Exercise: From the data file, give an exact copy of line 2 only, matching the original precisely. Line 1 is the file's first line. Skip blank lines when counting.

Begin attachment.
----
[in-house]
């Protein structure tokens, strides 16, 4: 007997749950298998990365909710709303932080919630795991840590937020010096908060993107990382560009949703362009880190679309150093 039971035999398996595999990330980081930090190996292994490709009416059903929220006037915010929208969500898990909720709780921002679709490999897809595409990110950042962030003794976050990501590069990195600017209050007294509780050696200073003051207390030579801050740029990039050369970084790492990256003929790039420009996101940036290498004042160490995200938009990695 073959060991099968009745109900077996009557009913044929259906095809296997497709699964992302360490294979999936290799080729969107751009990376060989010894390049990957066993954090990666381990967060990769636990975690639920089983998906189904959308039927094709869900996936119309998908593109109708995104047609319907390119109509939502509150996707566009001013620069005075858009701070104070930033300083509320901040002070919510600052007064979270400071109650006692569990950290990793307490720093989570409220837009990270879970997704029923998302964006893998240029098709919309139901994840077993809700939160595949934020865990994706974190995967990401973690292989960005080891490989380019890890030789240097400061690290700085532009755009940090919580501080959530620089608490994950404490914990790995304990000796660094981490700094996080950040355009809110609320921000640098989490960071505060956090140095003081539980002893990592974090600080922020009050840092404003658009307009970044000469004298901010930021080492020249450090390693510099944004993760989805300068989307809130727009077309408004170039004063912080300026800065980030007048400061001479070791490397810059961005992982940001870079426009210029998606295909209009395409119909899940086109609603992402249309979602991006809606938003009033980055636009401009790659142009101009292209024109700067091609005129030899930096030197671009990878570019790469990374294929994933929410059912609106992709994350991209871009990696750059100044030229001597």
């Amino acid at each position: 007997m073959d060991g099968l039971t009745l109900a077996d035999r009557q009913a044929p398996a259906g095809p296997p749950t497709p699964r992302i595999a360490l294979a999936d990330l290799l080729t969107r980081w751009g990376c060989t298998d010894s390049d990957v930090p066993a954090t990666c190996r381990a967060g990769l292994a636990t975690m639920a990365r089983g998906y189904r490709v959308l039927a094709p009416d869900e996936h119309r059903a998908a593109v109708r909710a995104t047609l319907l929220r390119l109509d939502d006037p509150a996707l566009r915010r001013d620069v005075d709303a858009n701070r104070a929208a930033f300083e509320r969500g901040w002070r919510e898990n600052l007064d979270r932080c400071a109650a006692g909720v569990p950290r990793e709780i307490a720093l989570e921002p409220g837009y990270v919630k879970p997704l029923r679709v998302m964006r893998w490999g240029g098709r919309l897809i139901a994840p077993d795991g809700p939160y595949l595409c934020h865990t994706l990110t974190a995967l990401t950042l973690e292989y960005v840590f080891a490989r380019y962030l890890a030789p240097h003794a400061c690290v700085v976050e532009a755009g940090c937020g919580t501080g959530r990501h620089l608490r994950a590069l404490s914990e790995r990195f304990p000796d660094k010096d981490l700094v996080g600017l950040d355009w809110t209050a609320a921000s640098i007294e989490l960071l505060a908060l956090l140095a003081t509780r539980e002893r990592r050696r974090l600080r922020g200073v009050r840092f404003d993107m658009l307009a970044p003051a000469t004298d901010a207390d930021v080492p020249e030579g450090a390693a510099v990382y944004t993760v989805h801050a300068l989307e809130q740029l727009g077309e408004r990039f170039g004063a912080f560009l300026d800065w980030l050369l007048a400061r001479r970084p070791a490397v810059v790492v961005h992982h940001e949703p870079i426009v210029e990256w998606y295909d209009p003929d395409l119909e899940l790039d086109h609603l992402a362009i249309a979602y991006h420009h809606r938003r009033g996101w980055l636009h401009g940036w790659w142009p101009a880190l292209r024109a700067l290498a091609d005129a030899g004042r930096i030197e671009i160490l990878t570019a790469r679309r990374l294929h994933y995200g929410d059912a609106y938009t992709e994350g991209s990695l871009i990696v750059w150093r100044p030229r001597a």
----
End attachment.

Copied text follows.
């Protein structure tokens, strides 16, 4: 007997749950298998990365909710709303932080919630795991840590937020010096908060993107990382560009949703362009880190679309150093 039971035999398996595999990330980081930090190996292994490709009416059903929220006037915010929208969500898990909720709780921002679709490999897809595409990110950042962030003794976050990501590069990195600017209050007294509780050696200073003051207390030579801050740029990039050369970084790492990256003929790039420009996101940036290498004042160490995200938009990695 073959060991099968009745109900077996009557009913044929259906095809296997497709699964992302360490294979999936290799080729969107751009990376060989010894390049990957066993954090990666381990967060990769636990975690639920089983998906189904959308039927094709869900996936119309998908593109109708995104047609319907390119109509939502509150996707566009001013620069005075858009701070104070930033300083509320901040002070919510600052007064979270400071109650006692569990950290990793307490720093989570409220837009990270879970997704029923998302964006893998240029098709919309139901994840077993809700939160595949934020865990994706974190995967990401973690292989960005080891490989380019890890030789240097400061690290700085532009755009940090919580501080959530620089608490994950404490914990790995304990000796660094981490700094996080950040355009809110609320921000640098989490960071505060956090140095003081539980002893990592974090600080922020009050840092404003658009307009970044000469004298901010930021080492020249450090390693510099944004993760989805300068989307809130727009077309408004170039004063912080300026800065980030007048400061001479070791490397810059961005992982940001870079426009210029998606295909209009395409119909899940086109609603992402249309979602991006809606938003009033980055636009401009790659142009101009292209024109700067091609005129030899930096030197671009990878570019790469990374294929994933929410059912609106992709994350991209871009990696750059100044030229001597």